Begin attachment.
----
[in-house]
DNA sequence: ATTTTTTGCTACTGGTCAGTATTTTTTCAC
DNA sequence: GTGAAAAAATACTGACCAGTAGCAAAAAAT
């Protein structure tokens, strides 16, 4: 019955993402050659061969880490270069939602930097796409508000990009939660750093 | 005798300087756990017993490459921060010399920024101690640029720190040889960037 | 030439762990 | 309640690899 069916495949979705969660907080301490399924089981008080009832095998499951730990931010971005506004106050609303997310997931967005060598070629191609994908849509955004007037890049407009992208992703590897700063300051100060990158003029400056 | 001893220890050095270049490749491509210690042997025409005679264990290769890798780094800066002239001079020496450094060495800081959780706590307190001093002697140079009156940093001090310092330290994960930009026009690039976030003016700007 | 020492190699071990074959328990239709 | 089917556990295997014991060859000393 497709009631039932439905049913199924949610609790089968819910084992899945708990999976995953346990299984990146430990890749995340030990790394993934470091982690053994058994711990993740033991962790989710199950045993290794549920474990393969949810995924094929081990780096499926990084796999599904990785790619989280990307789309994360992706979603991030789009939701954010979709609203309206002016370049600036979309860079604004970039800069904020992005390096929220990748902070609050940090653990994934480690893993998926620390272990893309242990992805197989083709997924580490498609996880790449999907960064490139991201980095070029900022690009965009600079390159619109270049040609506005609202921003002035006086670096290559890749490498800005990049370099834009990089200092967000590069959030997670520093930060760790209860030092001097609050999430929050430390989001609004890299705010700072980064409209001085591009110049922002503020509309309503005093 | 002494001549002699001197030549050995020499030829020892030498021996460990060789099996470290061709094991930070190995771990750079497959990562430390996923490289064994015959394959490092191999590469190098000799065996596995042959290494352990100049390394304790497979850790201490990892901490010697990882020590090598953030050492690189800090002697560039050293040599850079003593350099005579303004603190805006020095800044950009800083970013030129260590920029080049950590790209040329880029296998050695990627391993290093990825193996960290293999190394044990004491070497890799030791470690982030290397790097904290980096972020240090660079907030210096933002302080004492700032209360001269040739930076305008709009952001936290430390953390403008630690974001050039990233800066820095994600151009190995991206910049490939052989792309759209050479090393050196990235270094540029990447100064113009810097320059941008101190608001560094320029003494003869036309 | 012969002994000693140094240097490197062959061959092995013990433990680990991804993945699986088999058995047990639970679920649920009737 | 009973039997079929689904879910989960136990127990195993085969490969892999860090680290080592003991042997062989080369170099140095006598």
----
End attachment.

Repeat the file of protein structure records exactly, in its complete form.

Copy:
[in-house]
DNA sequence: ATTTTTTGCTACTGGTCAGTATTTTTTCAC
DNA sequence: GTGAAAAAATACTGACCAGTAGCAAAAAAT
């Protein structure tokens, strides 16, 4: 019955993402050659061969880490270069939602930097796409508000990009939660750093 | 005798300087756990017993490459921060010399920024101690640029720190040889960037 | 030439762990 | 309640690899 069916495949979705969660907080301490399924089981008080009832095998499951730990931010971005506004106050609303997310997931967005060598070629191609994908849509955004007037890049407009992208992703590897700063300051100060990158003029400056 | 001893220890050095270049490749491509210690042997025409005679264990290769890798780094800066002239001079020496450094060495800081959780706590307190001093002697140079009156940093001090310092330290994960930009026009690039976030003016700007 | 020492190699071990074959328990239709 | 089917556990295997014991060859000393 497709009631039932439905049913199924949610609790089968819910084992899945708990999976995953346990299984990146430990890749995340030990790394993934470091982690053994058994711990993740033991962790989710199950045993290794549920474990393969949810995924094929081990780096499926990084796999599904990785790619989280990307789309994360992706979603991030789009939701954010979709609203309206002016370049600036979309860079604004970039800069904020992005390096929220990748902070609050940090653990994934480690893993998926620390272990893309242990992805197989083709997924580490498609996880790449999907960064490139991201980095070029900022690009965009600079390159619109270049040609506005609202921003002035006086670096290559890749490498800005990049370099834009990089200092967000590069959030997670520093930060760790209860030092001097609050999430929050430390989001609004890299705010700072980064409209001085591009110049922002503020509309309503005093 | 002494001549002699001197030549050995020499030829020892030498021996460990060789099996470290061709094991930070190995771990750079497959990562430390996923490289064994015959394959490092191999590469190098000799065996596995042959290494352990100049390394304790497979850790201490990892901490010697990882020590090598953030050492690189800090002697560039050293040599850079003593350099005579303004603190805006020095800044950009800083970013030129260590920029080049950590790209040329880029296998050695990627391993290093990825193996960290293999190394044990004491070497890799030791470690982030290397790097904290980096972020240090660079907030210096933002302080004492700032209360001269040739930076305008709009952001936290430390953390403008630690974001050039990233800066820095994600151009190995991206910049490939052989792309759209050479090393050196990235270094540029990447100064113009810097320059941008101190608001560094320029003494003869036309 | 012969002994000693140094240097490197062959061959092995013990433990680990991804993945699986088999058995047990639970679920649920009737 | 009973039997079929689904879910989960136990127990195993085969490969892999860090680290080592003991042997062989080369170099140095006598």